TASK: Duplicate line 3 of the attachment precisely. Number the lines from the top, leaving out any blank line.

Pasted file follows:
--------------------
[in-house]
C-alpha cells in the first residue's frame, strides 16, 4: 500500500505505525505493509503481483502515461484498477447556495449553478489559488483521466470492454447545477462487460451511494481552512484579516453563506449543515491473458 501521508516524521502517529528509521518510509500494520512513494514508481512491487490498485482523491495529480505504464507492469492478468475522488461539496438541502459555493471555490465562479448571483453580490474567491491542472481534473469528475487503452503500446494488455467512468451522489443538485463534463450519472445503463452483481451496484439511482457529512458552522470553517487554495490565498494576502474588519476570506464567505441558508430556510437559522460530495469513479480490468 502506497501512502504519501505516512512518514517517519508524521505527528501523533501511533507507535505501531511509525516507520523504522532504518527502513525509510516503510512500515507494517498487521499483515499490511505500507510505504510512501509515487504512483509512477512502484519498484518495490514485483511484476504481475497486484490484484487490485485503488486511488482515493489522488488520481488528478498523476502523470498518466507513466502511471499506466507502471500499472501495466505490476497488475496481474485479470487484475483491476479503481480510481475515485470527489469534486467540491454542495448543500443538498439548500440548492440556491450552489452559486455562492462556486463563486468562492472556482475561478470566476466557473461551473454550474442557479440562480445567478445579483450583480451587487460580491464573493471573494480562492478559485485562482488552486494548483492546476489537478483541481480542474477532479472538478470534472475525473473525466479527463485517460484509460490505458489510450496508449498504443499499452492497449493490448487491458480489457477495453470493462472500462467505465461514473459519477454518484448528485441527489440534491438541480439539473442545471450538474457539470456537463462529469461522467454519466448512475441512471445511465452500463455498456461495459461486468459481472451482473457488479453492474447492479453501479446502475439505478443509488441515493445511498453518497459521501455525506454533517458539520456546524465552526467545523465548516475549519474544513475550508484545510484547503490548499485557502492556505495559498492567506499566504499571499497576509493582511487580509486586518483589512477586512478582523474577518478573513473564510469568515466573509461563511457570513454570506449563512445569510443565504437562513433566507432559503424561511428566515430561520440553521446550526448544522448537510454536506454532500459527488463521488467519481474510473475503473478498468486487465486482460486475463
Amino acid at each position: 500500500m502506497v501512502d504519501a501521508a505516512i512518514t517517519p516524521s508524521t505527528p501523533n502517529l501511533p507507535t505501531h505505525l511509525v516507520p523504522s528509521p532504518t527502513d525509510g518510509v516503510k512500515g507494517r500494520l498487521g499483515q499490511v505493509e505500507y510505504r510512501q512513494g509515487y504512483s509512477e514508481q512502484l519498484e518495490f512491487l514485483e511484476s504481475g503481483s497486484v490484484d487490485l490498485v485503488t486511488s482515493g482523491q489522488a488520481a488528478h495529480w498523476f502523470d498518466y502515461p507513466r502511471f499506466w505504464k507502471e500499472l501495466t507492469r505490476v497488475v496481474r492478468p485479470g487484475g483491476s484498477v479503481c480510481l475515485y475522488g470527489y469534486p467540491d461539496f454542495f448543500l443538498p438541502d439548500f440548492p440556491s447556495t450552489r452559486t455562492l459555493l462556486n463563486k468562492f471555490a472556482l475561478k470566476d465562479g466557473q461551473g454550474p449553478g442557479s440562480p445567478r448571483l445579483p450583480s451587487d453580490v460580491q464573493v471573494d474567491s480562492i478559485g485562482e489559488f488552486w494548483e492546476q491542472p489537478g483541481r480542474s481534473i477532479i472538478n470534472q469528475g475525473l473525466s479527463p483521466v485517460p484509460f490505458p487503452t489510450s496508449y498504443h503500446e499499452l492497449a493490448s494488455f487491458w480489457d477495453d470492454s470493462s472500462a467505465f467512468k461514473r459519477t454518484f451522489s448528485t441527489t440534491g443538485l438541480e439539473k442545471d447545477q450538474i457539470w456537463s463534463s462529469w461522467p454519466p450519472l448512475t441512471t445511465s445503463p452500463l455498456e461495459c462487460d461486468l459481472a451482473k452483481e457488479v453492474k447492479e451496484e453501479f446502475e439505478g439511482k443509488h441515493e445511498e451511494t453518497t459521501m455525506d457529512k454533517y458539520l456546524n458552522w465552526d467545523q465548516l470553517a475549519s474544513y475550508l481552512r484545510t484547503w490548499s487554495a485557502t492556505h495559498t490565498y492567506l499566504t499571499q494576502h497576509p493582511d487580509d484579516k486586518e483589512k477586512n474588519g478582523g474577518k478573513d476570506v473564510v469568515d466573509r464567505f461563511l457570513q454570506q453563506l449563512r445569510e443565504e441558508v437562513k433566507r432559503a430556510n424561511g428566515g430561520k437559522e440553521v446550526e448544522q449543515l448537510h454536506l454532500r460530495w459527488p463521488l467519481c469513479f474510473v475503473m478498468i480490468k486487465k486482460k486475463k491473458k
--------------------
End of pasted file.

Amino acid at each position: 500500500m502506497v501512502d504519501a501521508a505516512i512518514t517517519p516524521s508524521t505527528p501523533n502517529l501511533p507507535t505501531h505505525l511509525v516507520p523504522s528509521p532504518t527502513d525509510g518510509v516503510k512500515g507494517r500494520l498487521g499483515q499490511v505493509e505500507y510505504r510512501q512513494g509515487y504512483s509512477e514508481q512502484l519498484e518495490f512491487l514485483e511484476s504481475g503481483s497486484v490484484d487490485l490498485v485503488t486511488s482515493g482523491q489522488a488520481a488528478h495529480w498523476f502523470d498518466y502515461p507513466r502511471f499506466w505504464k507502471e500499472l501495466t507492469r505490476v497488475v496481474r492478468p485479470g487484475g483491476s484498477v479503481c480510481l475515485y475522488g470527489y469534486p467540491d461539496f454542495f448543500l443538498p438541502d439548500f440548492p440556491s447556495t450552489r452559486t455562492l459555493l462556486n463563486k468562492f471555490a472556482l475561478k470566476d465562479g466557473q461551473g454550474p449553478g442557479s440562480p445567478r448571483l445579483p450583480s451587487d453580490v460580491q464573493v471573494d474567491s480562492i478559485g485562482e489559488f488552486w494548483e492546476q491542472p489537478g483541481r480542474s481534473i477532479i472538478n470534472q469528475g475525473l473525466s479527463p483521466v485517460p484509460f490505458p487503452t489510450s496508449y498504443h503500446e499499452l492497449a493490448s494488455f487491458w480489457d477495453d470492454s470493462s472500462a467505465f467512468k461514473r459519477t454518484f451522489s448528485t441527489t440534491g443538485l438541480e439539473k442545471d447545477q450538474i457539470w456537463s463534463s462529469w461522467p454519466p450519472l448512475t441512471t445511465s445503463p452500463l455498456e461495459c462487460d461486468l459481472a451482473k452483481e457488479v453492474k447492479e451496484e453501479f446502475e439505478g439511482k443509488h441515493e445511498e451511494t453518497t459521501m455525506d457529512k454533517y458539520l456546524n458552522w465552526d467545523q465548516l470553517a475549519s474544513y475550508l481552512r484545510t484547503w490548499s487554495a485557502t492556505h495559498t490565498y492567506l499566504t499571499q494576502h497576509p493582511d487580509d484579516k486586518e483589512k477586512n474588519g478582523g474577518k478573513d476570506v473564510v469568515d466573509r464567505f461563511l457570513q454570506q453563506l449563512r445569510e443565504e441558508v437562513k433566507r432559503a430556510n424561511g428566515g430561520k437559522e440553521v446550526e448544522q449543515l448537510h454536506l454532500r460530495w459527488p463521488l467519481c469513479f474510473v475503473m478498468i480490468k486487465k486482460k486475463k491473458k